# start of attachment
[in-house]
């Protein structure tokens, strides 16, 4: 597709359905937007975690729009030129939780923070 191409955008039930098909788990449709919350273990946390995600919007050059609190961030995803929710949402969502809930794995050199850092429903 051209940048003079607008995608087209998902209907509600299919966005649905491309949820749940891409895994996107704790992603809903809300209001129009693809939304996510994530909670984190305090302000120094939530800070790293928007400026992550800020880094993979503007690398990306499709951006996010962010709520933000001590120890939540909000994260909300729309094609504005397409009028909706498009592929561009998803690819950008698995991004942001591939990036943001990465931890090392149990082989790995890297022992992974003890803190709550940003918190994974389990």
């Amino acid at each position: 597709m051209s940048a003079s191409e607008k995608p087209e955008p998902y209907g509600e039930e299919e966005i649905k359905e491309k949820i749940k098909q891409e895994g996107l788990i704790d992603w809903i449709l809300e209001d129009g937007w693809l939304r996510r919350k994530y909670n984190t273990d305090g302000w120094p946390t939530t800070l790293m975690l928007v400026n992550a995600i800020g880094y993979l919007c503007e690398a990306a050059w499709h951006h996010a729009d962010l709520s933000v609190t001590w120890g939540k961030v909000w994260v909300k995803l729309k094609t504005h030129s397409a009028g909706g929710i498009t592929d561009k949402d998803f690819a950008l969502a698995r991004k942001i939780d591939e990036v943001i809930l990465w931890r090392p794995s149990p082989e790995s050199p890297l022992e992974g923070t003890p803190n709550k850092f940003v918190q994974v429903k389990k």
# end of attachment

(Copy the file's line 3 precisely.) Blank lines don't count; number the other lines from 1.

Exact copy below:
């Amino acid at each position: 597709m051209s940048a003079s191409e607008k995608p087209e955008p998902y209907g509600e039930e299919e966005i649905k359905e491309k949820i749940k098909q891409e895994g996107l788990i704790d992603w809903i449709l809300e209001d129009g937007w693809l939304r996510r919350k994530y909670n984190t273990d305090g302000w120094p946390t939530t800070l790293m975690l928007v400026n992550a995600i800020g880094y993979l919007c503007e690398a990306a050059w499709h951006h996010a729009d962010l709520s933000v609190t001590w120890g939540k961030v909000w994260v909300k995803l729309k094609t504005h030129s397409a009028g909706g929710i498009t592929d561009k949402d998803f690819a950008l969502a698995r991004k942001i939780d591939e990036v943001i809930l990465w931890r090392p794995s149990p082989e790995s050199p890297l022992e992974g923070t003890p803190n709550k850092f940003v918190q994974v429903k389990k």